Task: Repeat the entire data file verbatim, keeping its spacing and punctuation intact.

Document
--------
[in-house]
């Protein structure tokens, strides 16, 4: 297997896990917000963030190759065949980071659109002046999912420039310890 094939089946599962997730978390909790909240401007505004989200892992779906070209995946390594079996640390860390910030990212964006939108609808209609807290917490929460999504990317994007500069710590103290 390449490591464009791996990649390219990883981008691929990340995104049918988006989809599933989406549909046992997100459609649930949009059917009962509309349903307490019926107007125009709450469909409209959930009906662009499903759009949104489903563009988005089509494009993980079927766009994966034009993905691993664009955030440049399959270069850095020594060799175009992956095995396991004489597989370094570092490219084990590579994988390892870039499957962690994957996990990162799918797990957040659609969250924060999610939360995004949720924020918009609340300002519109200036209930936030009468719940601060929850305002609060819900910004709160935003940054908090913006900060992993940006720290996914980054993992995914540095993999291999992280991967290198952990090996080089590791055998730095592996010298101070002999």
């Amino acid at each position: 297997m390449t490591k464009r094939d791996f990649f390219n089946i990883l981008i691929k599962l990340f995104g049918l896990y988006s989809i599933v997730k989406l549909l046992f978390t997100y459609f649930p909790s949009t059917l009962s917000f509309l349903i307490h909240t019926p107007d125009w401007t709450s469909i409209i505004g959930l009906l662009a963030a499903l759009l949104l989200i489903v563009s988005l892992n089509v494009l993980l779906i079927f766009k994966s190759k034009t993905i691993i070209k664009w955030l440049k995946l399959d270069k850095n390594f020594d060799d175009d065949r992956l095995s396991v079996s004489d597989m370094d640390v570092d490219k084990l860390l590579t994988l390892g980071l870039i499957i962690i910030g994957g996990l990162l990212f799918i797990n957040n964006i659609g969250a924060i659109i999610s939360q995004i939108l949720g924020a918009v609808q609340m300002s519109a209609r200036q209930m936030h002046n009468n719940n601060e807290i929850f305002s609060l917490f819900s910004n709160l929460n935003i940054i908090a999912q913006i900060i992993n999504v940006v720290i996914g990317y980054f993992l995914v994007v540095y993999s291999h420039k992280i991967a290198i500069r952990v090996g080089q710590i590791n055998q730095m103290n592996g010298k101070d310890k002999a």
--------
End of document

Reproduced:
[in-house]
């Protein structure tokens, strides 16, 4: 297997896990917000963030190759065949980071659109002046999912420039310890 094939089946599962997730978390909790909240401007505004989200892992779906070209995946390594079996640390860390910030990212964006939108609808209609807290917490929460999504990317994007500069710590103290 390449490591464009791996990649390219990883981008691929990340995104049918988006989809599933989406549909046992997100459609649930949009059917009962509309349903307490019926107007125009709450469909409209959930009906662009499903759009949104489903563009988005089509494009993980079927766009994966034009993905691993664009955030440049399959270069850095020594060799175009992956095995396991004489597989370094570092490219084990590579994988390892870039499957962690994957996990990162799918797990957040659609969250924060999610939360995004949720924020918009609340300002519109200036209930936030009468719940601060929850305002609060819900910004709160935003940054908090913006900060992993940006720290996914980054993992995914540095993999291999992280991967290198952990090996080089590791055998730095592996010298101070002999």
């Amino acid at each position: 297997m390449t490591k464009r094939d791996f990649f390219n089946i990883l981008i691929k599962l990340f995104g049918l896990y988006s989809i599933v997730k989406l549909l046992f978390t997100y459609f649930p909790s949009t059917l009962s917000f509309l349903i307490h909240t019926p107007d125009w401007t709450s469909i409209i505004g959930l009906l662009a963030a499903l759009l949104l989200i489903v563009s988005l892992n089509v494009l993980l779906i079927f766009k994966s190759k034009t993905i691993i070209k664009w955030l440049k995946l399959d270069k850095n390594f020594d060799d175009d065949r992956l095995s396991v079996s004489d597989m370094d640390v570092d490219k084990l860390l590579t994988l390892g980071l870039i499957i962690i910030g994957g996990l990162l990212f799918i797990n957040n964006i659609g969250a924060i659109i999610s939360q995004i939108l949720g924020a918009v609808q609340m300002s519109a209609r200036q209930m936030h002046n009468n719940n601060e807290i929850f305002s609060l917490f819900s910004n709160l929460n935003i940054i908090a999912q913006i900060i992993n999504v940006v720290i996914g990317y980054f993992l995914v994007v540095y993999s291999h420039k992280i991967a290198i500069r952990v090996g080089q710590i590791n055998q730095m103290n592996g010298k101070d310890k002999a």